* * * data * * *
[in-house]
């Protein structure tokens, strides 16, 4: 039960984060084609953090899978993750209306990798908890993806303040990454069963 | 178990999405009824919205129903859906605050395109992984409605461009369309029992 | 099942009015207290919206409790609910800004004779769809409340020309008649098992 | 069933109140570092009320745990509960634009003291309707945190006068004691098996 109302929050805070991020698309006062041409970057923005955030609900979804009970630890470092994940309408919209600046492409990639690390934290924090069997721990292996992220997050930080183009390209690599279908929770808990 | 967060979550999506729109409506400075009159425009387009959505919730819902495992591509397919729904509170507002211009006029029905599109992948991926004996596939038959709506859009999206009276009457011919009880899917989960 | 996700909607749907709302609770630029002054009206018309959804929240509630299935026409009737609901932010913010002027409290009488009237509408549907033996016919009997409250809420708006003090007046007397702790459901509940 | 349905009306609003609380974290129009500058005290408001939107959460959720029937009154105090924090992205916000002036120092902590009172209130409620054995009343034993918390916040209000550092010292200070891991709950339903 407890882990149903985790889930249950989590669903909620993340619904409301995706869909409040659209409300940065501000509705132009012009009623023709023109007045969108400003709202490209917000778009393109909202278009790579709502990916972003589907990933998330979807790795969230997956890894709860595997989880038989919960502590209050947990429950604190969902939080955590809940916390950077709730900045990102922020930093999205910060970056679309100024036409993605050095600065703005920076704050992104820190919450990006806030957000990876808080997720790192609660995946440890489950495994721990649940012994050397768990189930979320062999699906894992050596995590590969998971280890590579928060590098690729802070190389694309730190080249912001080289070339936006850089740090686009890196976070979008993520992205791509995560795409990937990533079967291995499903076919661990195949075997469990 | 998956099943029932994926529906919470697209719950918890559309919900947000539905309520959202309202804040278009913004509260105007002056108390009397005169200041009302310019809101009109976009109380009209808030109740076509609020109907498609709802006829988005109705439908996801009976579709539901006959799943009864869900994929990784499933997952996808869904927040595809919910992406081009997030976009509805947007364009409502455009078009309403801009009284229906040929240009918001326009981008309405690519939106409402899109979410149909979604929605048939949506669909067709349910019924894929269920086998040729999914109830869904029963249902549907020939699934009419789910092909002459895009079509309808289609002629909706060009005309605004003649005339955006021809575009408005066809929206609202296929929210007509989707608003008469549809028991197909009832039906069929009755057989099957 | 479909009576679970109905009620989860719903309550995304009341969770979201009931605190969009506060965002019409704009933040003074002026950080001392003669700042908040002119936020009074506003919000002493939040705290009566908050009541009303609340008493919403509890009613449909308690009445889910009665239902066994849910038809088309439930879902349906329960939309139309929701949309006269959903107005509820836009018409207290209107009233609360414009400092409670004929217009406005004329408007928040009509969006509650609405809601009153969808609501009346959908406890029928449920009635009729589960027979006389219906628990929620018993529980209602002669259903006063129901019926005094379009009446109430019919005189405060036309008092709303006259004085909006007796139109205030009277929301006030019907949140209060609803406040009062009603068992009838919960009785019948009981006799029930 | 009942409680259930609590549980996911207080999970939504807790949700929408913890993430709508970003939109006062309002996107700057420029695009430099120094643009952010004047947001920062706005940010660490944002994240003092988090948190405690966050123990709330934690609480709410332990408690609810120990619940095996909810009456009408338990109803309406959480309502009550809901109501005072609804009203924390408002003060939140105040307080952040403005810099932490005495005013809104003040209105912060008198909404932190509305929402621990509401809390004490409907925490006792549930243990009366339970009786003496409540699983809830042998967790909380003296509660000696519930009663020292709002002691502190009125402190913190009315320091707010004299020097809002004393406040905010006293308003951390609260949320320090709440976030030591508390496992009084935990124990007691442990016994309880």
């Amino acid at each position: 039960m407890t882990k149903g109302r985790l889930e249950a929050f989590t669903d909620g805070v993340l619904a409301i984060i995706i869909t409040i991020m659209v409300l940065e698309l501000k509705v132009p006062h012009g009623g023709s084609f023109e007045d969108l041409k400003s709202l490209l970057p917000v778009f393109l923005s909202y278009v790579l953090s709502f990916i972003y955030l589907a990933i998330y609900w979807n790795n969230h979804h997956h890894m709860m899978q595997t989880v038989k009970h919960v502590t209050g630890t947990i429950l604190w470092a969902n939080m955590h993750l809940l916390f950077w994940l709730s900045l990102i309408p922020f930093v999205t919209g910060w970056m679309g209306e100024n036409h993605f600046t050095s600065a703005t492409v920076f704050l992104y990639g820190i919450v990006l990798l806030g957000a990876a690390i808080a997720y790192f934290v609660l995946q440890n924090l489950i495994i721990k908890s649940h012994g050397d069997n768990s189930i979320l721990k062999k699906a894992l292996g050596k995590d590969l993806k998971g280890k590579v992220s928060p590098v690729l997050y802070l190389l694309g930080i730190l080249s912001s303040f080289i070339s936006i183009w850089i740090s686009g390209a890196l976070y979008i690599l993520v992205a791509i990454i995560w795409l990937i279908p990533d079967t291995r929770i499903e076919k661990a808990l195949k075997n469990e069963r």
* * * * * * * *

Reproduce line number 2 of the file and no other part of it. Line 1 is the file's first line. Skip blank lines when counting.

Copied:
């Protein structure tokens, strides 16, 4: 039960984060084609953090899978993750209306990798908890993806303040990454069963 | 178990999405009824919205129903859906605050395109992984409605461009369309029992 | 099942009015207290919206409790609910800004004779769809409340020309008649098992 | 069933109140570092009320745990509960634009003291309707945190006068004691098996 109302929050805070991020698309006062041409970057923005955030609900979804009970630890470092994940309408919209600046492409990639690390934290924090069997721990292996992220997050930080183009390209690599279908929770808990 | 967060979550999506729109409506400075009159425009387009959505919730819902495992591509397919729904509170507002211009006029029905599109992948991926004996596939038959709506859009999206009276009457011919009880899917989960 | 996700909607749907709302609770630029002054009206018309959804929240509630299935026409009737609901932010913010002027409290009488009237509408549907033996016919009997409250809420708006003090007046007397702790459901509940 | 349905009306609003609380974290129009500058005290408001939107959460959720029937009154105090924090992205916000002036120092902590009172209130409620054995009343034993918390916040209000550092010292200070891991709950339903 407890882990149903985790889930249950989590669903909620993340619904409301995706869909409040659209409300940065501000509705132009012009009623023709023109007045969108400003709202490209917000778009393109909202278009790579709502990916972003589907990933998330979807790795969230997956890894709860595997989880038989919960502590209050947990429950604190969902939080955590809940916390950077709730900045990102922020930093999205910060970056679309100024036409993605050095600065703005920076704050992104820190919450990006806030957000990876808080997720790192609660995946440890489950495994721990649940012994050397768990189930979320062999699906894992050596995590590969998971280890590579928060590098690729802070190389694309730190080249912001080289070339936006850089740090686009890196976070979008993520992205791509995560795409990937990533079967291995499903076919661990195949075997469990 | 998956099943029932994926529906919470697209719950918890559309919900947000539905309520959202309202804040278009913004509260105007002056108390009397005169200041009302310019809101009109976009109380009209808030109740076509609020109907498609709802006829988005109705439908996801009976579709539901006959799943009864869900994929990784499933997952996808869904927040595809919910992406081009997030976009509805947007364009409502455009078009309403801009009284229906040929240009918001326009981008309405690519939106409402899109979410149909979604929605048939949506669909067709349910019924894929269920086998040729999914109830869904029963249902549907020939699934009419789910092909002459895009079509309808289609002629909706060009005309605004003649005339955006021809575009408005066809929206609202296929929210007509989707608003008469549809028991197909009832039906069929009755057989099957 | 479909009576679970109905009620989860719903309550995304009341969770979201009931605190969009506060965002019409704009933040003074002026950080001392003669700042908040002119936020009074506003919000002493939040705290009566908050009541009303609340008493919403509890009613449909308690009445889910009665239902066994849910038809088309439930879902349906329960939309139309929701949309006269959903107005509820836009018409207290209107009233609360414009400092409670004929217009406005004329408007928040009509969006509650609405809601009153969808609501009346959908406890029928449920009635009729589960027979006389219906628990929620018993529980209602002669259903006063129901019926005094379009009446109430019919005189405060036309008092709303006259004085909006007796139109205030009277929301006030019907949140209060609803406040009062009603068992009838919960009785019948009981006799029930 | 009942409680259930609590549980996911207080999970939504807790949700929408913890993430709508970003939109006062309002996107700057420029695009430099120094643009952010004047947001920062706005940010660490944002994240003092988090948190405690966050123990709330934690609480709410332990408690609810120990619940095996909810009456009408338990109803309406959480309502009550809901109501005072609804009203924390408002003060939140105040307080952040403005810099932490005495005013809104003040209105912060008198909404932190509305929402621990509401809390004490409907925490006792549930243990009366339970009786003496409540699983809830042998967790909380003296509660000696519930009663020292709002002691502190009125402190913190009315320091707010004299020097809002004393406040905010006293308003951390609260949320320090709440976030030591508390496992009084935990124990007691442990016994309880």